<< spoilers throughout; proceed with caution >>
It's hard enough evaluating 'even' films, so judging 'uneven' films is extra tricky. That's certainly the case here, in which much of the acting is 'pretty good' but the film itself is quite lumpy.
I guess the second thing to share is my visceral reaction, which can only be categorized as 'devastation.' Judy Garland's life was one of outright torment, and Judy does a fair job capturing that! Granted, it's not Schindler's List devastating, but it is gut-wrenching and heartbreaking in its own way, that way mainly being the observation of a very public woman in a tailspin throughout her brief, stormy, tumultuous life.
Before the film, I had absolutely no idea that Ms. Garland died at the all-too-young age of 47 (five months before my birth, in fact). I suppose that in the back of my mind, Judy and Liza [Minnelli] were palling around like Debbie Reynolds and Carrie Fisher, perhaps even sharing a bungalow in the Hollywood Hills! As it turns out, Liza was one of three children from five marriages (!), and when they shared the same house in the early years, they lived in separate wings...Liza not catching on that her mother was stoned most of the time.
[Childhood] sexual harassment, assault, insecurity, insomnia, eating disorder(s), depression, alcohol and drug abuse rode Judy's back like a two-ton gargoyle her entire life, barbiturates being the specific cause of death just three months after her fifth (and final) marriage.
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Remember 1997's Life Is Beautiful, for which Roberto Benigni giddily pranced across red velvet chairs to collect his Academy Award for Best Actor? I sure do, in large part because the film found a way—through tone, connection, and outright love—to portray beauty amidst devastation.
I would have loved, in my childlike heart, for Judy to have somehow characterized or captured such ebullience, but doing so would clearly have been a lie. It appears her life was devoid of the joys often derived from connection and true love, most people wanting/taking something from her and treating her as little more than a pretty piggy bank.
It would seem that for all her talent, fame, and early success, Judy Garland was inarguably a shooting star but the innocent child behind her mask (born Frances Ethel Gumm in 1922) was a shattered, emptied, lost, bankrupt, forever fragile 4' 11 ½” girl who rarely weighed more than 98 lbs in four blurry decades.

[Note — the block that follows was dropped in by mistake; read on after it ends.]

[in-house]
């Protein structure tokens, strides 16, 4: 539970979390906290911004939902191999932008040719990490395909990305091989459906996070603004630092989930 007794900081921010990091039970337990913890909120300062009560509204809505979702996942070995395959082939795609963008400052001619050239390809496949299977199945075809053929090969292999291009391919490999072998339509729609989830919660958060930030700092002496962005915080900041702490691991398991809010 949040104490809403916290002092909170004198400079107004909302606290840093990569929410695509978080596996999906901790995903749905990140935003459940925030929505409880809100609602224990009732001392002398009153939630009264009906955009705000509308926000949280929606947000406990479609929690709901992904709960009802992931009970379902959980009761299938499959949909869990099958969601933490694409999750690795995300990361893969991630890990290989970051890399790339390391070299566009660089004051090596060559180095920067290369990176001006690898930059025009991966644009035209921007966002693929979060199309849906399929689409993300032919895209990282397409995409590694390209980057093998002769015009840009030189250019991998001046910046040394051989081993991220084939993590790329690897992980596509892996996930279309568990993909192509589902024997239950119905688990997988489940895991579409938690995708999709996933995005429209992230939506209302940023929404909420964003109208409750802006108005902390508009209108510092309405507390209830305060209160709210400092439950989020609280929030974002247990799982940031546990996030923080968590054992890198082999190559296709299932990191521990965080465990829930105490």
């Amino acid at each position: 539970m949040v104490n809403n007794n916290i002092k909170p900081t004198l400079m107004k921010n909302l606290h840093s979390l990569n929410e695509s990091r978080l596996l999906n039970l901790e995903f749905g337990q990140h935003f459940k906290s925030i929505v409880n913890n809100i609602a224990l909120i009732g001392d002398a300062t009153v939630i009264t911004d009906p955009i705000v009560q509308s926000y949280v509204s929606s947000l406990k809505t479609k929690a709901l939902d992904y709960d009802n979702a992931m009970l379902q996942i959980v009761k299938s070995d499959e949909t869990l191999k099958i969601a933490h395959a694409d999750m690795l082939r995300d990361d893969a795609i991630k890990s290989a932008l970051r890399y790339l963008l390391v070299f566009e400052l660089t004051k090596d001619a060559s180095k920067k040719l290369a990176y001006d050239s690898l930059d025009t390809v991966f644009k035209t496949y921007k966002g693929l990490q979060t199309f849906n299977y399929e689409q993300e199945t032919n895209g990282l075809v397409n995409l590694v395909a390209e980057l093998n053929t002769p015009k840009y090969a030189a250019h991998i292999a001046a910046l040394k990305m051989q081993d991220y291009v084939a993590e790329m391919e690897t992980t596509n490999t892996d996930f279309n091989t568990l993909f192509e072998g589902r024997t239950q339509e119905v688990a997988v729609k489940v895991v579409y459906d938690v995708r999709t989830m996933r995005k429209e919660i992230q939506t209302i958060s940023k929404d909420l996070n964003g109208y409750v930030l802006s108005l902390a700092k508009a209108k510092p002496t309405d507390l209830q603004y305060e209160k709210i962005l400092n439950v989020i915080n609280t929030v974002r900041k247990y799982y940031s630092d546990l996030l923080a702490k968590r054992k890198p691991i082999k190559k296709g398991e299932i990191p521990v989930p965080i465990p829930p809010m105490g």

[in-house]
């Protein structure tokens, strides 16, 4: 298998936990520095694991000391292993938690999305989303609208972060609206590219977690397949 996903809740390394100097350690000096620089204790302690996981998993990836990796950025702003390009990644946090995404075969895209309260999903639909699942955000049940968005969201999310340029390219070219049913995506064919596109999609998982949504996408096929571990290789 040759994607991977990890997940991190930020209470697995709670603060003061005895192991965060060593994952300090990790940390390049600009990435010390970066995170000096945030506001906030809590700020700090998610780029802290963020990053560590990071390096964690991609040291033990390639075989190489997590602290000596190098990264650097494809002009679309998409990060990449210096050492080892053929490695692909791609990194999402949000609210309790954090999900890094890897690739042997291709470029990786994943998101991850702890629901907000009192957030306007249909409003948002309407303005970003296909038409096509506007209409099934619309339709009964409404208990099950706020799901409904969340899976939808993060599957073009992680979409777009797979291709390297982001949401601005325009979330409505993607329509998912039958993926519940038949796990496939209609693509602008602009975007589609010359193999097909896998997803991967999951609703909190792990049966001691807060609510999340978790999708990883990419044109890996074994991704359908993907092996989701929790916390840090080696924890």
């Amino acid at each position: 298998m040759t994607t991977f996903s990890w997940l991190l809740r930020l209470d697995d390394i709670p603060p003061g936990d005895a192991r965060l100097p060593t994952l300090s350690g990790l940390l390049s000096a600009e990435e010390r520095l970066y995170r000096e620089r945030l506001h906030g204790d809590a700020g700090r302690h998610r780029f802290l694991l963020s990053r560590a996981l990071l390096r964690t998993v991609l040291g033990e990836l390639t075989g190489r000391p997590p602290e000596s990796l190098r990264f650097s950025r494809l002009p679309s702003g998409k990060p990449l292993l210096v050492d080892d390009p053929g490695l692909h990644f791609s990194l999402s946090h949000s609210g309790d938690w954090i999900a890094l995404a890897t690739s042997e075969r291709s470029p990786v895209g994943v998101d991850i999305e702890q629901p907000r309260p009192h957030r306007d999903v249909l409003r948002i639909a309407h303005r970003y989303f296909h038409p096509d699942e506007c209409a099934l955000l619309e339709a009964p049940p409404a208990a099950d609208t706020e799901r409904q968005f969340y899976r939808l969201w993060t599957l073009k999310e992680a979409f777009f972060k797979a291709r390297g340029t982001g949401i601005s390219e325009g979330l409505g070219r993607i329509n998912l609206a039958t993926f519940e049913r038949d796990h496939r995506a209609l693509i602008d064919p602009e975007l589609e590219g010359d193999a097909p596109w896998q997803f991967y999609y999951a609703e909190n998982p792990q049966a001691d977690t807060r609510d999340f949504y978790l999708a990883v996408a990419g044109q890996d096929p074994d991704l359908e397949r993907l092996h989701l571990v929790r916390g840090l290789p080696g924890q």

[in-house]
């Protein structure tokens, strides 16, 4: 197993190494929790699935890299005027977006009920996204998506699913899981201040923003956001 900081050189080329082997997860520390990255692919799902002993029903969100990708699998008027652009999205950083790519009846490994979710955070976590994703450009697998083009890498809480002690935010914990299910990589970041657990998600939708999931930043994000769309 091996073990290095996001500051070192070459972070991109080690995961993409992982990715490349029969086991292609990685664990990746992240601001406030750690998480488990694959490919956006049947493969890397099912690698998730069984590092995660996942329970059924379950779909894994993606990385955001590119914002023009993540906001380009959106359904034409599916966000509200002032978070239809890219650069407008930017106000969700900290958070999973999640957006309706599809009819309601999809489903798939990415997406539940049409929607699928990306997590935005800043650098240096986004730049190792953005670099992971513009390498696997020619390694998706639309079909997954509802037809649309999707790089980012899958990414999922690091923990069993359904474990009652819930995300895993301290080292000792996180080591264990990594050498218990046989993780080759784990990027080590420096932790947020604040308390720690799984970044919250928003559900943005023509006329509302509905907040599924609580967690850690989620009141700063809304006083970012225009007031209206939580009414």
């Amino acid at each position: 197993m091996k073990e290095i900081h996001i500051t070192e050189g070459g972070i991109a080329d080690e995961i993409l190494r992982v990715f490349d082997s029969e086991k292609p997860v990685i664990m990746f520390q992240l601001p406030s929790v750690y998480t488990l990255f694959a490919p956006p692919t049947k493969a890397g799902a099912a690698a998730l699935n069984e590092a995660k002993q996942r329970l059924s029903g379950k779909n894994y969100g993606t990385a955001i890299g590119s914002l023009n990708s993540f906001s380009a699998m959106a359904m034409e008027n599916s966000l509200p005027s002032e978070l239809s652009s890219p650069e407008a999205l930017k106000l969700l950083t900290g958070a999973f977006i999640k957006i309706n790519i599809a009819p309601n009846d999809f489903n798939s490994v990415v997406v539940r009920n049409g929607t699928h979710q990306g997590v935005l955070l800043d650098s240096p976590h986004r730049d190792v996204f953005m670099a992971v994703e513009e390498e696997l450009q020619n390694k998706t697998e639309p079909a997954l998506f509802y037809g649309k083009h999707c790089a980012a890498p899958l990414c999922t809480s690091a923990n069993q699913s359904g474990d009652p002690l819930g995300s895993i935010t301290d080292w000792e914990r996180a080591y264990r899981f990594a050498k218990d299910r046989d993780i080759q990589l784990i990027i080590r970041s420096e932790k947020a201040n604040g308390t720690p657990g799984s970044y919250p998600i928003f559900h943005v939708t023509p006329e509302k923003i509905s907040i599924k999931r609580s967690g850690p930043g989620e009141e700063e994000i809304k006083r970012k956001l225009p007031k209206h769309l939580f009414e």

Like I said, devastating, gut-wrenching, heartbreaking.
There is a scene (that takes place in the final year of her life) in which her doctor says, "Judy, you really must take care of yourself," and Zellweger's Garland smiles, squints her eyes, and nods her head as if to say, "You betcha, Doc!" Once the doctor is gone, the camera pans back slowly and widely to capture Garland as she slumps forward like a defeated rag doll, her hospital gown a dozen sizes too small, dangling toes barely touching the step-stool before her. She clearly does not have the wherewithal to do such a life-sustaining thing. Wouldn't know how if she tried, and believe you me, she tried.
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Six months before her death, we see one final show in London (where she completed her career) during which she feebly and only partially completes her signature, typically show-stopping Over the Rainbow, but cannot muster the juice to get through it. Anxiety, fear, fatigue, hollowness, and a voice that has failed her leave her stocking-footed and crumpled on the floor, high heels in hand. For 45 of her 47 years, she has performed reliably like the cymbals-clanging monkey and carried the show, but here, right after whispering "If birds can fly over over the rainbow" but before "Then why, then why can't I" she falters, unable to get the words out. One by one, audience members slowly rise to their feet as if summoned by thrice-clicked ruby slippers to finish her tune for her and deliver her home.
I would love nothing more than to be able to say it was rapturous, cathartic, healing, restorative, beautiful. To be able to say "And she lived happily ever after."
Maybe somewhere that's true. I shall pray it's the case. That somewhere, up and over the rainbow she conjured for each of us so selflessly, she's finally struck a deal to rest in peace.